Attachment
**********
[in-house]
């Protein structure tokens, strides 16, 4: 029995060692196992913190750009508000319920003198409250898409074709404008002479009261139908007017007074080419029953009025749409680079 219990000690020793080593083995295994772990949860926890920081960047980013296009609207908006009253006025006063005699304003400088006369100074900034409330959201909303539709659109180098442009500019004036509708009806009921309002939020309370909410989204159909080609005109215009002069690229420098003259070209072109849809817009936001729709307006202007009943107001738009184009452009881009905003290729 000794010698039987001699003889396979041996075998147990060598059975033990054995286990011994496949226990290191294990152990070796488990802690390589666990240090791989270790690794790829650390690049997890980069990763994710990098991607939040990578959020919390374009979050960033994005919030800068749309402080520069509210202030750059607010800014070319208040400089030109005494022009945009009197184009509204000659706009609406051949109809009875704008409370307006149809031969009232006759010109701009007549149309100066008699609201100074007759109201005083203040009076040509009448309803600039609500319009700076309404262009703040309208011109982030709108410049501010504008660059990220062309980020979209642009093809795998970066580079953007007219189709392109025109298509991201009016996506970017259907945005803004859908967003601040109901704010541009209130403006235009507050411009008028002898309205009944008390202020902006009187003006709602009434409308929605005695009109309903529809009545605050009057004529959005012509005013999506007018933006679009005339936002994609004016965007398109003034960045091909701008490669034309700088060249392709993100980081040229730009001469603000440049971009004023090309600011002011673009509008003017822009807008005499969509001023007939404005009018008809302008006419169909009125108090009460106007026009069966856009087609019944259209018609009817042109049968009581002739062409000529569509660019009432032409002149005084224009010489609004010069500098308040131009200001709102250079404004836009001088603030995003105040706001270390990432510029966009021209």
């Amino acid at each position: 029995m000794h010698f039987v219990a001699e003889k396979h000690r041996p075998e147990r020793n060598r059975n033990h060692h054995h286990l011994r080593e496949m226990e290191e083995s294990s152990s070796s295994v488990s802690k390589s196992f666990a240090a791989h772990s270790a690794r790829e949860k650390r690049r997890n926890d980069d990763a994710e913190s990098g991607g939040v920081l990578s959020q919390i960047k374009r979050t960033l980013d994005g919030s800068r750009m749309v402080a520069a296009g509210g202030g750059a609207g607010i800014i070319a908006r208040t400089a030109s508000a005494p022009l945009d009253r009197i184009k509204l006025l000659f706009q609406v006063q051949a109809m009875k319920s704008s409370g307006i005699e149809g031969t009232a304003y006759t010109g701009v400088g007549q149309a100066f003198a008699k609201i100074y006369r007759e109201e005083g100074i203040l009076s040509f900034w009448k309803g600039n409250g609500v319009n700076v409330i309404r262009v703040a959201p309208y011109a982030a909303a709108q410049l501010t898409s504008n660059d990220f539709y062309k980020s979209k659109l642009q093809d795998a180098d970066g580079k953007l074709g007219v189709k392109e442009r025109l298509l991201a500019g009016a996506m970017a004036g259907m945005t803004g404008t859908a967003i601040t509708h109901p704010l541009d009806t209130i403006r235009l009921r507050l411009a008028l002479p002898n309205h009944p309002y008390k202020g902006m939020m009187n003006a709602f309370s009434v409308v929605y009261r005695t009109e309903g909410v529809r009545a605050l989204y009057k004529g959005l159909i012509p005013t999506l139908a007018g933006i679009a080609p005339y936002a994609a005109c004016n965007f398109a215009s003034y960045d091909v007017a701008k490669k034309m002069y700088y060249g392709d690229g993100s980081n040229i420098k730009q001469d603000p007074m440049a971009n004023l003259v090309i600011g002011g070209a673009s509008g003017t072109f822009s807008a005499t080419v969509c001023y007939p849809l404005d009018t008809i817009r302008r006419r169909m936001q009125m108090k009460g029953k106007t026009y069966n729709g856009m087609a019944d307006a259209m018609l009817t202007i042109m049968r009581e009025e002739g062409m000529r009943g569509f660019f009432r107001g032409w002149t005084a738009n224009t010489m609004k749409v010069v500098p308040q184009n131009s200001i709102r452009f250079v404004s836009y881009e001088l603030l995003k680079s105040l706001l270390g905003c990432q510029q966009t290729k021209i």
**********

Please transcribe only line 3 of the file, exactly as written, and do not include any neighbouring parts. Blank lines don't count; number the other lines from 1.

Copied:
């Amino acid at each position: 029995m000794h010698f039987v219990a001699e003889k396979h000690r041996p075998e147990r020793n060598r059975n033990h060692h054995h286990l011994r080593e496949m226990e290191e083995s294990s152990s070796s295994v488990s802690k390589s196992f666990a240090a791989h772990s270790a690794r790829e949860k650390r690049r997890n926890d980069d990763a994710e913190s990098g991607g939040v920081l990578s959020q919390i960047k374009r979050t960033l980013d994005g919030s800068r750009m749309v402080a520069a296009g509210g202030g750059a609207g607010i800014i070319a908006r208040t400089a030109s508000a005494p022009l945009d009253r009197i184009k509204l006025l000659f706009q609406v006063q051949a109809m009875k319920s704008s409370g307006i005699e149809g031969t009232a304003y006759t010109g701009v400088g007549q149309a100066f003198a008699k609201i100074y006369r007759e109201e005083g100074i203040l009076s040509f900034w009448k309803g600039n409250g609500v319009n700076v409330i309404r262009v703040a959201p309208y011109a982030a909303a709108q410049l501010t898409s504008n660059d990220f539709y062309k980020s979209k659109l642009q093809d795998a180098d970066g580079k953007l074709g007219v189709k392109e442009r025109l298509l991201a500019g009016a996506m970017a004036g259907m945005t803004g404008t859908a967003i601040t509708h109901p704010l541009d009806t209130i403006r235009l009921r507050l411009a008028l002479p002898n309205h009944p309002y008390k202020g902006m939020m009187n003006a709602f309370s009434v409308v929605y009261r005695t009109e309903g909410v529809r009545a605050l989204y009057k004529g959005l159909i012509p005013t999506l139908a007018g933006i679009a080609p005339y936002a994609a005109c004016n965007f398109a215009s003034y960045d091909v007017a701008k490669k034309m002069y700088y060249g392709d690229g993100s980081n040229i420098k730009q001469d603000p007074m440049a971009n004023l003259v090309i600011g002011g070209a673009s509008g003017t072109f822009s807008a005499t080419v969509c001023y007939p849809l404005d009018t008809i817009r302008r006419r169909m936001q009125m108090k009460g029953k106007t026009y069966n729709g856009m087609a019944d307006a259209m018609l009817t202007i042109m049968r009581e009025e002739g062409m000529r009943g569509f660019f009432r107001g032409w002149t005084a738009n224009t010489m609004k749409v010069v500098p308040q184009n131009s200001i709102r452009f250079v404004s836009y881009e001088l603030l995003k680079s105040l706001l270390g905003c990432q510029q966009t290729k021209i």